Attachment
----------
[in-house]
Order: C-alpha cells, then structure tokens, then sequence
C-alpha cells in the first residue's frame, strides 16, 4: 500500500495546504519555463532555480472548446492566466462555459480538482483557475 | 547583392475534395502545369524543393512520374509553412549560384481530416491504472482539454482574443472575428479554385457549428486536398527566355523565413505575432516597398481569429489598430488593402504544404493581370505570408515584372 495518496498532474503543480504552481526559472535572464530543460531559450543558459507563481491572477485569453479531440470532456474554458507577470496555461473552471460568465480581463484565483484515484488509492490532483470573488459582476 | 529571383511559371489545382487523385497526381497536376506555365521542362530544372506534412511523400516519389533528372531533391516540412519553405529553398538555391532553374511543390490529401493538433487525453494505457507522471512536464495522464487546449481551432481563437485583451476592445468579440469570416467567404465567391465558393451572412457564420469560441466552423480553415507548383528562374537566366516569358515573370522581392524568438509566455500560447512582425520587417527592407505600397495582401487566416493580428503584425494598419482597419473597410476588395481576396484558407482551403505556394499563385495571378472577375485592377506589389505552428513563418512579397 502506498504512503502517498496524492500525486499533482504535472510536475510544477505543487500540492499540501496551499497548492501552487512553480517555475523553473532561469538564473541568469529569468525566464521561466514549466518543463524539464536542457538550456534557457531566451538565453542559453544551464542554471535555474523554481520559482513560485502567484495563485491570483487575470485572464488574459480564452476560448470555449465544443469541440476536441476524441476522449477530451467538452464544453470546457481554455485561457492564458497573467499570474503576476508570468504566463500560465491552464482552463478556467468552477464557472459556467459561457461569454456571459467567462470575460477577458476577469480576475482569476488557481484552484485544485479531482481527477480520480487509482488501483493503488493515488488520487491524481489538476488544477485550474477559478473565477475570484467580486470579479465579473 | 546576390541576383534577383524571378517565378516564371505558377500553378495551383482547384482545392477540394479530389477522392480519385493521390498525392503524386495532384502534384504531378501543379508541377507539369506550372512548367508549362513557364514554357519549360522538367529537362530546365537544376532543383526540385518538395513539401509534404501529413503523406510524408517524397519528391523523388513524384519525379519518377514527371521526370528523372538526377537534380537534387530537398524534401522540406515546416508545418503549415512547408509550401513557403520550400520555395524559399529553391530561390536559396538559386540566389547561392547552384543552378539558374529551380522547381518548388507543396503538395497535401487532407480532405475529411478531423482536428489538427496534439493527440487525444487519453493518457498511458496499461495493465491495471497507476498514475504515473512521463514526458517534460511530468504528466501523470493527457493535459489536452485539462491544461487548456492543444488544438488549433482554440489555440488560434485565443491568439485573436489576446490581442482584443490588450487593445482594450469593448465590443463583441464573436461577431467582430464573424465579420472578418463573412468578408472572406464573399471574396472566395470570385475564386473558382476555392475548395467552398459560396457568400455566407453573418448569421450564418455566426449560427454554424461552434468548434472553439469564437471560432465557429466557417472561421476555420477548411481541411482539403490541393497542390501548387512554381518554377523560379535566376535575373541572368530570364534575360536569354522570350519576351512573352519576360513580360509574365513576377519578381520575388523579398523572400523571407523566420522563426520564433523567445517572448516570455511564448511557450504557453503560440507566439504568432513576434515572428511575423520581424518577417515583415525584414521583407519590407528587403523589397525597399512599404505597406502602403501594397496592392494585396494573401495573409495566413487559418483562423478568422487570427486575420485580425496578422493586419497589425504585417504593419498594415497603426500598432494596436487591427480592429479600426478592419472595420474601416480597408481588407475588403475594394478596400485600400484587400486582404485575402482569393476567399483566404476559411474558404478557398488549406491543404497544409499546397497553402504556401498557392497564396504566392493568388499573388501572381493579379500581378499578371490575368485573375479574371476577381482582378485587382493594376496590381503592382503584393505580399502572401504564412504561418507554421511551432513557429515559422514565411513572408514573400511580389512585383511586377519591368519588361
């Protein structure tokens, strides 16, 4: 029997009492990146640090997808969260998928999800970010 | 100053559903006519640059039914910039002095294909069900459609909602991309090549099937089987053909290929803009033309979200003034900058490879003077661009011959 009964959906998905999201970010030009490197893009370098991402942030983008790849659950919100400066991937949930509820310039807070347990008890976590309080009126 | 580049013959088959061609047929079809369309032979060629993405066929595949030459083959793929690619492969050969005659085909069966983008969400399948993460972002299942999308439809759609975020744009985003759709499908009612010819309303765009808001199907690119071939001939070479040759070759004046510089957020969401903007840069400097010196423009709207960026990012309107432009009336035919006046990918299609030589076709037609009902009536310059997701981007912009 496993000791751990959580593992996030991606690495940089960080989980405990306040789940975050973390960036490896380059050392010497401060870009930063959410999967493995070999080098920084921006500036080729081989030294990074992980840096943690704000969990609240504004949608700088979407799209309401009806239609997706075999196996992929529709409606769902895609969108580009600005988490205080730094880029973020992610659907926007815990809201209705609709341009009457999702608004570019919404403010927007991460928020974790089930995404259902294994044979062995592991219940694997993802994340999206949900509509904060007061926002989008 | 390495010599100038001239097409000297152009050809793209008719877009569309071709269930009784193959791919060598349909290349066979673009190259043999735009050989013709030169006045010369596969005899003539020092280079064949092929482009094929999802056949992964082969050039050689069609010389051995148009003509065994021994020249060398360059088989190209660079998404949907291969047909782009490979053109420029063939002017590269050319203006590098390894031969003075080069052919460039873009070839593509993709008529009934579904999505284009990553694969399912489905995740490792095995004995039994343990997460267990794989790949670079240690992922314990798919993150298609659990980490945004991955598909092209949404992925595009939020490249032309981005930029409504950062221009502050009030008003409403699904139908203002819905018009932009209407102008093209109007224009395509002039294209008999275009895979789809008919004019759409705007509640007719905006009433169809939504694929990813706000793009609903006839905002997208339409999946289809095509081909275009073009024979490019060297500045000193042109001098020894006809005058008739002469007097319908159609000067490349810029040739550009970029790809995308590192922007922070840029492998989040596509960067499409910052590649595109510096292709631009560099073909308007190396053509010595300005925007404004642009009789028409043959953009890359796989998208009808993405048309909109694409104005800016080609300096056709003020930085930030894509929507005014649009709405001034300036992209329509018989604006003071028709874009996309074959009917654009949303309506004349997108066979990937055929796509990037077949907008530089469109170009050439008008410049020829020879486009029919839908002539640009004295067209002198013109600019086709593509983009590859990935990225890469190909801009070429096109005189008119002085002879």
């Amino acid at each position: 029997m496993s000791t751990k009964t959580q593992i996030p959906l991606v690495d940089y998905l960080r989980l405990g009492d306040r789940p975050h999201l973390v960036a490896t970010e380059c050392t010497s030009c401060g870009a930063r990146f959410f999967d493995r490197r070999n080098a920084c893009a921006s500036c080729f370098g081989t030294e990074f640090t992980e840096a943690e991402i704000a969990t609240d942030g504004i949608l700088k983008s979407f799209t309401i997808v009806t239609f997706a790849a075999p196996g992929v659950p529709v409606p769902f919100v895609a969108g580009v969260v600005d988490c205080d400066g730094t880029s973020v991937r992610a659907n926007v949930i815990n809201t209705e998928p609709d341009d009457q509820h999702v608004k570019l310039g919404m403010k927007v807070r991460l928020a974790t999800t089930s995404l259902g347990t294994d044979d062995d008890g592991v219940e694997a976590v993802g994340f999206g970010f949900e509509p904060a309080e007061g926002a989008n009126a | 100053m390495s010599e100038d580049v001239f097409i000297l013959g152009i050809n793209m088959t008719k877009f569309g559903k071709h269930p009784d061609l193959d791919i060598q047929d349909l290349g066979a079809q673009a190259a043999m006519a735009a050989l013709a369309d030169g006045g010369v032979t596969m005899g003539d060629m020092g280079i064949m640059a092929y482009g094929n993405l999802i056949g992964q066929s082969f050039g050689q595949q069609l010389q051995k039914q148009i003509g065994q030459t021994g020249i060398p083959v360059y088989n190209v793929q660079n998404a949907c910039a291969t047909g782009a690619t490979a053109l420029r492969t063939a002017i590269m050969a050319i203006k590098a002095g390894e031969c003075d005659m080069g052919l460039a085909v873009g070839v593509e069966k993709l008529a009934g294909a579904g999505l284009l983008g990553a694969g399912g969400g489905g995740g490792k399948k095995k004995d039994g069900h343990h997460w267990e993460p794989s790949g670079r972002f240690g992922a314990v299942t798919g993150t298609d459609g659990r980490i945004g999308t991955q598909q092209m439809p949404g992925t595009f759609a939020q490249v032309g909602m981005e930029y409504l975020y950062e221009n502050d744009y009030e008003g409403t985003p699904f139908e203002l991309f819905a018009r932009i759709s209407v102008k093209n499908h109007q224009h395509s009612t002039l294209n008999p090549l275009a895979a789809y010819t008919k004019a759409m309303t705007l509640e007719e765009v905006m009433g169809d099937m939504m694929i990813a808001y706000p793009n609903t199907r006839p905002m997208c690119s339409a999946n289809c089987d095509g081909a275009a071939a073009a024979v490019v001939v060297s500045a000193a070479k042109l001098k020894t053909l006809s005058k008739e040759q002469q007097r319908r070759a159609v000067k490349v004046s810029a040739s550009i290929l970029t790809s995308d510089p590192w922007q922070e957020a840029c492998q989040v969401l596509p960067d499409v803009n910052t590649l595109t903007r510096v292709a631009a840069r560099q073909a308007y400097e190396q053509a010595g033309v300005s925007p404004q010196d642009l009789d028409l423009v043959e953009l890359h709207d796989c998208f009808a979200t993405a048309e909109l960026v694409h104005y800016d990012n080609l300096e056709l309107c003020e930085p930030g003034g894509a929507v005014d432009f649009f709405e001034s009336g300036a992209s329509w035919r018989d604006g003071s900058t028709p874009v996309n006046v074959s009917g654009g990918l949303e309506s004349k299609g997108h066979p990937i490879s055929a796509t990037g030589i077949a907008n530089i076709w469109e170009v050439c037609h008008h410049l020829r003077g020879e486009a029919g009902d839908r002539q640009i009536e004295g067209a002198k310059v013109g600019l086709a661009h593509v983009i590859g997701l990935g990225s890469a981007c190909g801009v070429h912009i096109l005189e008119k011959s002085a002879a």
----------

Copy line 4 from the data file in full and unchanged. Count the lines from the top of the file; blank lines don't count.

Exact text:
């Protein structure tokens, strides 16, 4: 029997009492990146640090997808969260998928999800970010 | 100053559903006519640059039914910039002095294909069900459609909602991309090549099937089987053909290929803009033309979200003034900058490879003077661009011959 009964959906998905999201970010030009490197893009370098991402942030983008790849659950919100400066991937949930509820310039807070347990008890976590309080009126 | 580049013959088959061609047929079809369309032979060629993405066929595949030459083959793929690619492969050969005659085909069966983008969400399948993460972002299942999308439809759609975020744009985003759709499908009612010819309303765009808001199907690119071939001939070479040759070759004046510089957020969401903007840069400097010196423009709207960026990012309107432009009336035919006046990918299609030589076709037609009902009536310059997701981007912009 496993000791751990959580593992996030991606690495940089960080989980405990306040789940975050973390960036490896380059050392010497401060870009930063959410999967493995070999080098920084921006500036080729081989030294990074992980840096943690704000969990609240504004949608700088979407799209309401009806239609997706075999196996992929529709409606769902895609969108580009600005988490205080730094880029973020992610659907926007815990809201209705609709341009009457999702608004570019919404403010927007991460928020974790089930995404259902294994044979062995592991219940694997993802994340999206949900509509904060007061926002989008 | 390495010599100038001239097409000297152009050809793209008719877009569309071709269930009784193959791919060598349909290349066979673009190259043999735009050989013709030169006045010369596969005899003539020092280079064949092929482009094929999802056949992964082969050039050689069609010389051995148009003509065994021994020249060398360059088989190209660079998404949907291969047909782009490979053109420029063939002017590269050319203006590098390894031969003075080069052919460039873009070839593509993709008529009934579904999505284009990553694969399912489905995740490792095995004995039994343990997460267990794989790949670079240690992922314990798919993150298609659990980490945004991955598909092209949404992925595009939020490249032309981005930029409504950062221009502050009030008003409403699904139908203002819905018009932009209407102008093209109007224009395509002039294209008999275009895979789809008919004019759409705007509640007719905006009433169809939504694929990813706000793009609903006839905002997208339409999946289809095509081909275009073009024979490019060297500045000193042109001098020894006809005058008739002469007097319908159609000067490349810029040739550009970029790809995308590192922007922070840029492998989040596509960067499409910052590649595109510096292709631009560099073909308007190396053509010595300005925007404004642009009789028409043959953009890359796989998208009808993405048309909109694409104005800016080609300096056709003020930085930030894509929507005014649009709405001034300036992209329509018989604006003071028709874009996309074959009917654009949303309506004349997108066979990937055929796509990037077949907008530089469109170009050439008008410049020829020879486009029919839908002539640009004295067209002198013109600019086709593509983009590859990935990225890469190909801009070429096109005189008119002085002879």